If you are thrilled when a hummingbird comes to your feeder, then you will be ecstatic when they come to the cuphea you have placed in the landscape. If you aren’t familiar with that name then you may know them as Mexican heather, firecracker flower and cigar plant.
The Mexican heather, known botanically as Cuphea hyssopifolia, has seen a few new varieties in recent years but none more beautiful than Limelight. In fact I don’t know why everyone hasn’t switched over to this variety. It boasts lime green or chartreuse foliage that is every bit as showy as a Joseph’s coats or Cuban Gold duranta but produces those glorious lavender flowersthat seem to be a favorite of the Cloudless Sulphur butterfly.
The Cuphea ignea gives reference to the Latin word for fire, hence common names like firecracker flower or firecracker plant. New breeding has changed things dramatically in the last few years giving us plants like Ballistic. Instead of red flowers this one loads up with dark lavender blossoms borne on a more compact plant with a good branching habit.
Another new selection is a Cuphea ignea hybrid called Vermillionaire, which is from Mexico and the Caribbean. This is a larger woody-like plant bearing hundreds of scarlet orange flowers for months. We have two of these in our Cottage Garden, and they are always being hit on by hummingbirds and butterflies.
Never miss a local story.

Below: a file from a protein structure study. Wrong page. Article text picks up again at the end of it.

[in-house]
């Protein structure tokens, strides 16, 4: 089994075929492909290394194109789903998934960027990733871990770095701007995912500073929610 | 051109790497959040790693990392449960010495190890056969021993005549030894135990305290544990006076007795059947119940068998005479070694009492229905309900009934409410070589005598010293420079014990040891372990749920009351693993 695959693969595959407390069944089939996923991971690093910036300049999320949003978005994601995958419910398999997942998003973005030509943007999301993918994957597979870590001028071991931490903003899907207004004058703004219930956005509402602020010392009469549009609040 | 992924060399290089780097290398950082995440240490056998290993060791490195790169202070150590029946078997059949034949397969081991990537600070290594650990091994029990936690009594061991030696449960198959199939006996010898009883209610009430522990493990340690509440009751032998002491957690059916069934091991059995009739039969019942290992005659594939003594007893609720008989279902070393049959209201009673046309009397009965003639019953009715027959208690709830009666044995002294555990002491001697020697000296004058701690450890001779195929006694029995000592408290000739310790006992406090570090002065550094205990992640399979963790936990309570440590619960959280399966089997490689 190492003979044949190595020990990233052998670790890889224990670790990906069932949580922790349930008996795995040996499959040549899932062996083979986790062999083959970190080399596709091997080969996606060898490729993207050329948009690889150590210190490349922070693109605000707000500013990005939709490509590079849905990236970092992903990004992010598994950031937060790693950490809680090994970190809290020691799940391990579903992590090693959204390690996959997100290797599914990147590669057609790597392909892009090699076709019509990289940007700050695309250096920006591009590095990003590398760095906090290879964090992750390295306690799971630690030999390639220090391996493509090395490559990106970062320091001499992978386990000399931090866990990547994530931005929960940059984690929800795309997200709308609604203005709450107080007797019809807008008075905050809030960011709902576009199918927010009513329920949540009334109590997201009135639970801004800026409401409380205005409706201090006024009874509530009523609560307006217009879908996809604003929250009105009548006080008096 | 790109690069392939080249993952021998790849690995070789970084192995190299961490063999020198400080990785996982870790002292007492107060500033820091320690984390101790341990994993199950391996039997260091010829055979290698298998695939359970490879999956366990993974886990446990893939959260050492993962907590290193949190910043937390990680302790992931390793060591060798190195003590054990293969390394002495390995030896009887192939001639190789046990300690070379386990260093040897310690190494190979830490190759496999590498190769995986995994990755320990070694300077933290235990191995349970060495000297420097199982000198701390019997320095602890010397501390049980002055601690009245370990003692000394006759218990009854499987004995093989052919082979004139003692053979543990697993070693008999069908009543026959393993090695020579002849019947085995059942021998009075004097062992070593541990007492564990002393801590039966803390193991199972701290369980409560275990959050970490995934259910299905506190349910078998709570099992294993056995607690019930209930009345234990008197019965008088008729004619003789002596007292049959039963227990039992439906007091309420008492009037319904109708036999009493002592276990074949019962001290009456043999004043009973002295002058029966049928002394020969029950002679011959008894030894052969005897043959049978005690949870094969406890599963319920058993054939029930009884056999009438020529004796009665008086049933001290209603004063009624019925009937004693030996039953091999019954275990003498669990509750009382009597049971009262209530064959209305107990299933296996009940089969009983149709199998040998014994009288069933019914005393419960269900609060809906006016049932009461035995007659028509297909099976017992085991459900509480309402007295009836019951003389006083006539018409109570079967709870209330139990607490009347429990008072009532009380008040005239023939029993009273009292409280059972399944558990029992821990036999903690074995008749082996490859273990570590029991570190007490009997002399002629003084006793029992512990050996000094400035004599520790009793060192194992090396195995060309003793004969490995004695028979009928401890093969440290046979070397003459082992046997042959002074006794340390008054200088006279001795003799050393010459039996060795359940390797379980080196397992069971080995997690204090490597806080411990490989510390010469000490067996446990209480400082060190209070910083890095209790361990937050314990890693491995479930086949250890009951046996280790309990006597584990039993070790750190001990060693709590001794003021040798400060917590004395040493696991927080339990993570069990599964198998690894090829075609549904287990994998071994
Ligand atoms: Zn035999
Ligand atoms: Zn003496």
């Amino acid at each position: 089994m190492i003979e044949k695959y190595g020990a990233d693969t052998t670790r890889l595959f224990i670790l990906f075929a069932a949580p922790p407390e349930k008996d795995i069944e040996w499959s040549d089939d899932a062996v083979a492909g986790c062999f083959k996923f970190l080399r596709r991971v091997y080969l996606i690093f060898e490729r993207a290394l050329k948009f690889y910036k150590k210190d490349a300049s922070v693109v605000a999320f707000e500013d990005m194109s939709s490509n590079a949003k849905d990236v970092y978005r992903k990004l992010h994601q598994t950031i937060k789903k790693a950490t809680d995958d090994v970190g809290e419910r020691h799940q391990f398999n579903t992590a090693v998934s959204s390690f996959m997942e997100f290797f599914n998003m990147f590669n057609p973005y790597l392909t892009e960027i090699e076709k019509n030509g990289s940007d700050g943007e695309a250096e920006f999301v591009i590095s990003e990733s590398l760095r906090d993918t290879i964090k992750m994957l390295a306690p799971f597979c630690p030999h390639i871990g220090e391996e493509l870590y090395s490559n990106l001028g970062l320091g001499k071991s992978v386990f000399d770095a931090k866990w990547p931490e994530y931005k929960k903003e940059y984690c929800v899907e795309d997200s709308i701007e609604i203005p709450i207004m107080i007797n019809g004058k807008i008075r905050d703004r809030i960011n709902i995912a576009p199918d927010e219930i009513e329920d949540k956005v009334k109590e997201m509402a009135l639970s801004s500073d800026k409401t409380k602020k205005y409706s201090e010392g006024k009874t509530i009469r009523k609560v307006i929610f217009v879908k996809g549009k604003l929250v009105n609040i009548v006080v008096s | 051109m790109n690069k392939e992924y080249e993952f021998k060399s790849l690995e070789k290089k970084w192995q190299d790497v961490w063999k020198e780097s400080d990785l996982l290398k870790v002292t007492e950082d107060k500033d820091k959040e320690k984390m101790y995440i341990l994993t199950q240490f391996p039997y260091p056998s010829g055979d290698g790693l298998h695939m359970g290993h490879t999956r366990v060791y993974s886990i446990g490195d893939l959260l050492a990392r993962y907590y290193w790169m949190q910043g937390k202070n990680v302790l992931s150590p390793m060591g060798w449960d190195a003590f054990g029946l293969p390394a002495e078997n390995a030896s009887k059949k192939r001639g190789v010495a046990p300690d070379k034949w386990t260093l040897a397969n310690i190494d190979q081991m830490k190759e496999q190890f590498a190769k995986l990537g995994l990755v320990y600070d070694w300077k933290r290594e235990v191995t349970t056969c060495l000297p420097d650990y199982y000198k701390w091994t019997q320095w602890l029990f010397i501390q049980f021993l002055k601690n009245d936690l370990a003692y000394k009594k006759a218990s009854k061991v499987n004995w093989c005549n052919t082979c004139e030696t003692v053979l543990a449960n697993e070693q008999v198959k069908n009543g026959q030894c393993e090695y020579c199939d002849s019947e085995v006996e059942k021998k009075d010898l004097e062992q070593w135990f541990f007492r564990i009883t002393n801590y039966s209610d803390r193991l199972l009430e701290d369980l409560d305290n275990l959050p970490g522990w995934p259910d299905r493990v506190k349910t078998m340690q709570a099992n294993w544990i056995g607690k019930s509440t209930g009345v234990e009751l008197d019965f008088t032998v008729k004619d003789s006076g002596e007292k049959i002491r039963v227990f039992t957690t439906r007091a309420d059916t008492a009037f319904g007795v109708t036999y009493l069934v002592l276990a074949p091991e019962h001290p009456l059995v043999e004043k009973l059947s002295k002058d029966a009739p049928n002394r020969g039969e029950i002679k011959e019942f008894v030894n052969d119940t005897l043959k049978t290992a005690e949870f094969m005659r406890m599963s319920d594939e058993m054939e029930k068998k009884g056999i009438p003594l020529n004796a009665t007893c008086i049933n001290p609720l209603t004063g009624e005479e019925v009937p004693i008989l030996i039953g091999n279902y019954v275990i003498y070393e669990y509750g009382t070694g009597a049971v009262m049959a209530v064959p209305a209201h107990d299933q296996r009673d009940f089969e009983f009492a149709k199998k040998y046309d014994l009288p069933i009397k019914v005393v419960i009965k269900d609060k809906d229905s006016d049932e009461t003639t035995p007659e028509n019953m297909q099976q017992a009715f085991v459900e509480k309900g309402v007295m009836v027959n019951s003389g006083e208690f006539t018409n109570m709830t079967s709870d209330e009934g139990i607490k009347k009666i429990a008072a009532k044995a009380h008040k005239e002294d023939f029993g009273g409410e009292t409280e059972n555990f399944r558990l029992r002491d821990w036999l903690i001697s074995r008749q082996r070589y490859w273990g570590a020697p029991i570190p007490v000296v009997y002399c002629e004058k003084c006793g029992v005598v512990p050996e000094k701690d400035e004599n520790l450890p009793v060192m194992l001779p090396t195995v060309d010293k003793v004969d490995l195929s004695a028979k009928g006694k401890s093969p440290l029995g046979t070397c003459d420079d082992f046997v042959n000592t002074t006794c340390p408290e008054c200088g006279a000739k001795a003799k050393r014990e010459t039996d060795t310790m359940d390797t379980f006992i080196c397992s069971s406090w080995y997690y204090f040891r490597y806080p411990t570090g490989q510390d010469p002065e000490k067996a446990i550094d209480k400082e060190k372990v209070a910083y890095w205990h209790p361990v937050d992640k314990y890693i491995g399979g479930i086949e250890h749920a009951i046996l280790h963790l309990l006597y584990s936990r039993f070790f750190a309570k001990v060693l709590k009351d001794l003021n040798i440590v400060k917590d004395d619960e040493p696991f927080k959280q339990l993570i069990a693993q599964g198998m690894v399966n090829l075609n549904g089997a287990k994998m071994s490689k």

The Cuphea llaeva or Bat Faced cuphea is another choice hummingbird plant. In recent years Totally Tempted has hit the market, garnering awards across the country.
No hummingbird garden, however, would be worth its salt without the Cuphea micropetala. This is a large flower species reaching over three feet tall with much larger orange and yellow blossoms. Some refer to this as the Giant Cigar Plant. Get your camera ready to take pictures of the hummers on this one!
Regardless of which cuphea you choose, select a site in full sun, and plant in well-drained soil. Set out plants 12 to 24 inches apart, planting at the same depth they are growing in the container. Apply a good layer of mulch; water to get established, and then enjoy.
In early summer, pinch growth as needed and more branching will follow. Feed in mid-summer and again in early fall with a light application of a balanced, slow-released fertilizer. These species are drought tolerant, but watering during prolonged dry periods will pay dividends come fall.
Norman Winter is director of the Coastal Georgia Botanical Gardens at the Historic Bamboo Farm, University of Georgia Cooperative Extension, and author of “Tough-as-Nails Flowers for the South.”